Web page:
CLEVELAND-CUYAHOGA COUNTY PORT AUTHORITY - The Encyclopedia of Cleveland History
The CLEVELAND-CUYAHOGA COUNTY PORT AUTHORITY is the joint city-county board formed in 1968 to operate the Port of Cleveland. Although port authority proposals began circulating in the 1920s and 1930s, it wasn't until the 1950s that the Ohio general assembly authorized the creation of city, county, or joint city/county port authorities with the power to levy a voter-approved tax of up to .55 mill. Although the St. Lawrence Seaway opened in 1959, little action was taken locally until 1964 when the Cuyahoga County Commissioners saw that Cleveland lagged behind other Great Lakes ports in developing its facilities and proposed a joint city-county port authority. Its implementation was delayed until Mayor Carl Stokes made it a major priority, and on 4 Jan. 1968 the city and county agreed to create a joint port authority, with the city appointing 6 directors and the county 3. They also provided a lease-purchase arrangement whereby the authority could eventually buy the port facilities. On 8 May county voters approved a .13 mill, 5-year port authority levy which has been renewed since that time. The authority built 2 warehouses, expanded a third, and purchased 55 acres of land, including 18 acres from the Penn Central Co. in 1973 and the old Postal Annex in 1978. The federal government licensed the authority to operate a foreign trade zone and a subzone was created at the I-X Trade Center (see I-X CENTER) as well as other locations.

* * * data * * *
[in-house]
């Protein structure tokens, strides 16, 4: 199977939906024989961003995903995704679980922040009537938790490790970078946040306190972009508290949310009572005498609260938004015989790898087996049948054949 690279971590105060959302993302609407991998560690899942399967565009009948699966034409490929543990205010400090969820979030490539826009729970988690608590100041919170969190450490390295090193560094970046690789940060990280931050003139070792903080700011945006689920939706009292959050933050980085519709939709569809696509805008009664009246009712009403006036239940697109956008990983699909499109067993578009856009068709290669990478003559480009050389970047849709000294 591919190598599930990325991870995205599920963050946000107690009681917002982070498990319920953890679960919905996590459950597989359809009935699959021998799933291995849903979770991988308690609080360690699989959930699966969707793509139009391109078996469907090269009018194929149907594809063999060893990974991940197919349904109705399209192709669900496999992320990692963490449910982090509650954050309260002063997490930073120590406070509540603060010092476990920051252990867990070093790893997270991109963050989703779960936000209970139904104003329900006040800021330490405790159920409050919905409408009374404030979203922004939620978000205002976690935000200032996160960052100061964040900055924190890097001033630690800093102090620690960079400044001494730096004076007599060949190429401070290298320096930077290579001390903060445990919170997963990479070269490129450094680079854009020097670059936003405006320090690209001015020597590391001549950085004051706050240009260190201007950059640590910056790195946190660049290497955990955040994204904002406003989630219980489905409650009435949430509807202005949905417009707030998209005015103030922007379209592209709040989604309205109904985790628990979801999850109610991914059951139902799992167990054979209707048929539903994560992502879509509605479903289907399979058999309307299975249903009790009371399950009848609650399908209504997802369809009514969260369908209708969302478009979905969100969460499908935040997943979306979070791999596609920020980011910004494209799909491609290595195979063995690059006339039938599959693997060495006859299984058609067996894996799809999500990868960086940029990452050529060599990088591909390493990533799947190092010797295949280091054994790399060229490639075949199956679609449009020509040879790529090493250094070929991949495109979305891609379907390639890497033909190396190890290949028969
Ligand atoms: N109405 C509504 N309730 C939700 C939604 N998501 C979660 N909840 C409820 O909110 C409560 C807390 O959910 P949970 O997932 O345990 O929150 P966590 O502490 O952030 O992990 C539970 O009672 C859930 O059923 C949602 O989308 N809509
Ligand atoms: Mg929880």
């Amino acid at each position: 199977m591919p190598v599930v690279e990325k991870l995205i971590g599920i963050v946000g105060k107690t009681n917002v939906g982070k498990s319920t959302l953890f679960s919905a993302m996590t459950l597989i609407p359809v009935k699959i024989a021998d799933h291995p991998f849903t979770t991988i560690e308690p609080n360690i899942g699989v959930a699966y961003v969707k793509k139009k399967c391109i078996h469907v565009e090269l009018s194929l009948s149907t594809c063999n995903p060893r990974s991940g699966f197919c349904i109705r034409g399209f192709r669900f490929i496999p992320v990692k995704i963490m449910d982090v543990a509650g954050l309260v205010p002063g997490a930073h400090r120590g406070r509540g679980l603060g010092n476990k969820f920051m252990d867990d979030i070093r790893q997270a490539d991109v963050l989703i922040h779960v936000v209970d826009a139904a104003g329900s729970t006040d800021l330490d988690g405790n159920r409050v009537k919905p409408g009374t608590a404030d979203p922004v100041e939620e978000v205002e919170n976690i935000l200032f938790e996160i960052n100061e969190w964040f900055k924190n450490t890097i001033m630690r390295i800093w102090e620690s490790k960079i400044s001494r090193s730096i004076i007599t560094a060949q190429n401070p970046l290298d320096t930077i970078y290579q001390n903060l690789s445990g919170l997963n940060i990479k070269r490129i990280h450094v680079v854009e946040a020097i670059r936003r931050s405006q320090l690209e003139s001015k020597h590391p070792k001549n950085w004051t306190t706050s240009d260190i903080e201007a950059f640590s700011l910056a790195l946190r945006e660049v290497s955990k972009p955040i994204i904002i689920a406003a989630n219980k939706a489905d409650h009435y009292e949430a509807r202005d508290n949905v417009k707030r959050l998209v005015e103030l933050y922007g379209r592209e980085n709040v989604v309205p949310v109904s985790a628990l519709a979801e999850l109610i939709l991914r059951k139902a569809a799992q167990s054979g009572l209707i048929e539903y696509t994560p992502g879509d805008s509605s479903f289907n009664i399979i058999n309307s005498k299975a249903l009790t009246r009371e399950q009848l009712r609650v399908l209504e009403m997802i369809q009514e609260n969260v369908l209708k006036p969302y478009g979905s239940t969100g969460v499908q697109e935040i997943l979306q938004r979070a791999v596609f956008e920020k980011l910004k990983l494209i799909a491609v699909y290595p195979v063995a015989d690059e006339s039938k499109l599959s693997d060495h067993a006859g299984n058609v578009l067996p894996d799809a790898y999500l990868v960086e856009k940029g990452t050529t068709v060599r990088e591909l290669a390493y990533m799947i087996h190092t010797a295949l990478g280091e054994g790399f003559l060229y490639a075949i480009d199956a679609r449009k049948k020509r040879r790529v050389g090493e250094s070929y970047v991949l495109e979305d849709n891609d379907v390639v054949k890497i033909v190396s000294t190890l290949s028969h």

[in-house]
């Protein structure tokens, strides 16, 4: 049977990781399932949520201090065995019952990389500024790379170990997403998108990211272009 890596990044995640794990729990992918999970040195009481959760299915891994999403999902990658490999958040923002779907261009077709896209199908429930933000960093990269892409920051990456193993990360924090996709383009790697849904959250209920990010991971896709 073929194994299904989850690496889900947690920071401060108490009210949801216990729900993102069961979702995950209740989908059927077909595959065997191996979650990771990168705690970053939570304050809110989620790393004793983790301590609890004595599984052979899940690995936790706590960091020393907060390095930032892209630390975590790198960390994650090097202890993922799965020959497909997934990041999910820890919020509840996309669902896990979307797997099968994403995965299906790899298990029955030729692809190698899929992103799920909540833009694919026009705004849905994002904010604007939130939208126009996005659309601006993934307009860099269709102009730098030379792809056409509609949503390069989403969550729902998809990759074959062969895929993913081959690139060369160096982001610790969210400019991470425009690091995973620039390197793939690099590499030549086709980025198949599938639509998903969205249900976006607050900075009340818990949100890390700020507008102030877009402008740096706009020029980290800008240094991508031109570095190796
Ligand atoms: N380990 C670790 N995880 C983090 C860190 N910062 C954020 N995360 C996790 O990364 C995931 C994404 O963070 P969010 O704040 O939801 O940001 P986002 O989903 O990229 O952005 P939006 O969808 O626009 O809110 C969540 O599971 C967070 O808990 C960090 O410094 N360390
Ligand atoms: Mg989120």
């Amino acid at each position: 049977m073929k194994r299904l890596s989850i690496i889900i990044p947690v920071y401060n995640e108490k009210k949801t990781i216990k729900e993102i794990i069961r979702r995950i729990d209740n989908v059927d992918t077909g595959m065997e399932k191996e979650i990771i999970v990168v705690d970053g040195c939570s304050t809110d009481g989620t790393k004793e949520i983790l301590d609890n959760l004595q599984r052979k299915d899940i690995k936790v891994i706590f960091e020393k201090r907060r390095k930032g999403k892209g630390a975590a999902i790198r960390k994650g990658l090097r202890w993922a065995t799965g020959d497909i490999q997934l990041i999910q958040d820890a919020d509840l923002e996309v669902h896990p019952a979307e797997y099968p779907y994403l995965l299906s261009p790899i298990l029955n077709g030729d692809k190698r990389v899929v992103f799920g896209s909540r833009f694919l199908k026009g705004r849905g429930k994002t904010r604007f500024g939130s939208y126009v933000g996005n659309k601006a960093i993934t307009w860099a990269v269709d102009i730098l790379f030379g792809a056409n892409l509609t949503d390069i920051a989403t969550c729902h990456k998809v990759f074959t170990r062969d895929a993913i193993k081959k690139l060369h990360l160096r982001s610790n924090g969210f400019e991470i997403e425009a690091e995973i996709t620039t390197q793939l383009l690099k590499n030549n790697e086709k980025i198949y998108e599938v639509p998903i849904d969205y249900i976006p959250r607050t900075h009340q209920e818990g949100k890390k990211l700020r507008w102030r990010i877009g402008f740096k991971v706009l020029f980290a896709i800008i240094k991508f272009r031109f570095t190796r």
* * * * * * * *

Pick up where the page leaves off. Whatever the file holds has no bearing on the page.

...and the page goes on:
The Cleveland-Cuyahoga County Port Authority did not dramatically increase Seaway traffic into Cleveland. Although Cleveland benefited from the overflow business of crowded eastern ports, in 1984 local firms still found it cheaper to ship goods by rail to the port of Baltimore. In more recent years, the port has seen dramatic increases in tonnage, beginning in 1993 with a 76% increase over the previous year. 1994 followed with a 15% increase for an all-time record steel tonnage of 902,000 tons. As inland freight rates continue to rise, more and more shippers are finding it cost effective to move their goods direct by water, rather than using East Coast ports. Cleveland's location on Lake Erie is once again paying off in benefit to the economy of the region.
In 1995 the Port Authority continued to collect approx. $1.4 million per year from the smallest county tax levy (.13 mill). With the power to tax and issue bonds, it will continue to play a major role in Cleveland's lakefront development for both industrial users and visitor attractions, such as the ROCK AND ROLL HALL OF FAME AND MUSEUM and the Science, Technology & Environment Museum.Last Modified: 13 May 1998 11:00:48 AM
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